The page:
Haitians Get Food ‘Surge’

By Dialogo
March 09, 2010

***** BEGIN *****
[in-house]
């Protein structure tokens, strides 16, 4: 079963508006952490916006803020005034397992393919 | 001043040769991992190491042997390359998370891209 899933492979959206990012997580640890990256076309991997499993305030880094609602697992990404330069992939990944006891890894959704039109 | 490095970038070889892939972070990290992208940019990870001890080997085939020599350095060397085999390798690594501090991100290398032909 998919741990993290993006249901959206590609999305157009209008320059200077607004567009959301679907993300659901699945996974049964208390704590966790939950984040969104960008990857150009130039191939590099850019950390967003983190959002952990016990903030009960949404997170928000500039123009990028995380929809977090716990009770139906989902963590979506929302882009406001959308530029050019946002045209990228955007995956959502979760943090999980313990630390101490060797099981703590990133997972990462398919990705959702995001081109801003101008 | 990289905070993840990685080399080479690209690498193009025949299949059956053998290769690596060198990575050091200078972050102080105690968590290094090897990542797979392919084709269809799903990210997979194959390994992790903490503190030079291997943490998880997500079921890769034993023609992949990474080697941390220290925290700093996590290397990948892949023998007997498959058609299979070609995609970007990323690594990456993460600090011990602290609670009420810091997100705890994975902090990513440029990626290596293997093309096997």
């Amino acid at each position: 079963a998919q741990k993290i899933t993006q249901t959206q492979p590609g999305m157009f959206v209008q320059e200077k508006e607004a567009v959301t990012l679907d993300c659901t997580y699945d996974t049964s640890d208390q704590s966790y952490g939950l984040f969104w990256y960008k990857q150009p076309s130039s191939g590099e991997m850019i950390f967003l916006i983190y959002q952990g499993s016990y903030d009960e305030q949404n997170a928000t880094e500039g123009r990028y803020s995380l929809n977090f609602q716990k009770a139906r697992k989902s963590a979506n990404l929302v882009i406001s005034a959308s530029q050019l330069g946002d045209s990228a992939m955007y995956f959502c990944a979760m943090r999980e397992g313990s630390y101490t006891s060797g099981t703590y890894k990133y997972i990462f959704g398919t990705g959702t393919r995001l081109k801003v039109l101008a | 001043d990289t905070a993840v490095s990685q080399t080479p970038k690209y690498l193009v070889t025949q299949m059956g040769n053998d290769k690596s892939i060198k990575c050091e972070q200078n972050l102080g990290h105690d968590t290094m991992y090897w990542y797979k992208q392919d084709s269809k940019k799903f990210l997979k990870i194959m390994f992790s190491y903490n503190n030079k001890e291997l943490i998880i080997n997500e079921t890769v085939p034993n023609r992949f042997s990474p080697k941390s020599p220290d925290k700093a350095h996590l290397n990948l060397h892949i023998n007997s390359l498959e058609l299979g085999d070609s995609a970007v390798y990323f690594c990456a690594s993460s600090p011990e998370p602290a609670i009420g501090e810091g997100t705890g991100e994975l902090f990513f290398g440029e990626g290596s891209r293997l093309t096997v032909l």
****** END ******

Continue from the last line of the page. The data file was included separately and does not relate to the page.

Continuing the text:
Aid groups in Haiti's shattered capital Port-au-Prince began handing out heavy bags of rice to thousands of post-quake homeless on the first day of a food "surge" designed to feed 1.9 million people for a month. The operation, organized by the World Food Program (WFP), expands on emergency rations already given away in the wake of the January 12 earthquake that killed more than 220,000 people. It was to continue to the end of the month. Each family was being given rations that also included oil, salt and flour in exchange for coupons distributed days ahead of the food hand-outs, while UN peacekeepers stood guard to make sure there was no jostling or rush. At the site of one distribution point, WFP spokeswoman Silke Buhr told AFP that the "surge" of free food did not threaten efforts to try to re-establish markets selling groceries. "The fact is that a lot of these people who are receiving the food assistance here today would not be able to buy the products in the market at market prices," which have in many cases tripled since the quake, she said. She also said the rations were mainly going to women because "food distributed into the hands of women does tend to go to those who need it most." One of the few men carrying off his allotted sack of rice, Joseph Adelphi, 26, said his family was deeply grateful for the aid. "Sometimes I spend all my money just to have something to eat with my mother, with all the family, because I'm the one who protects the family," he said.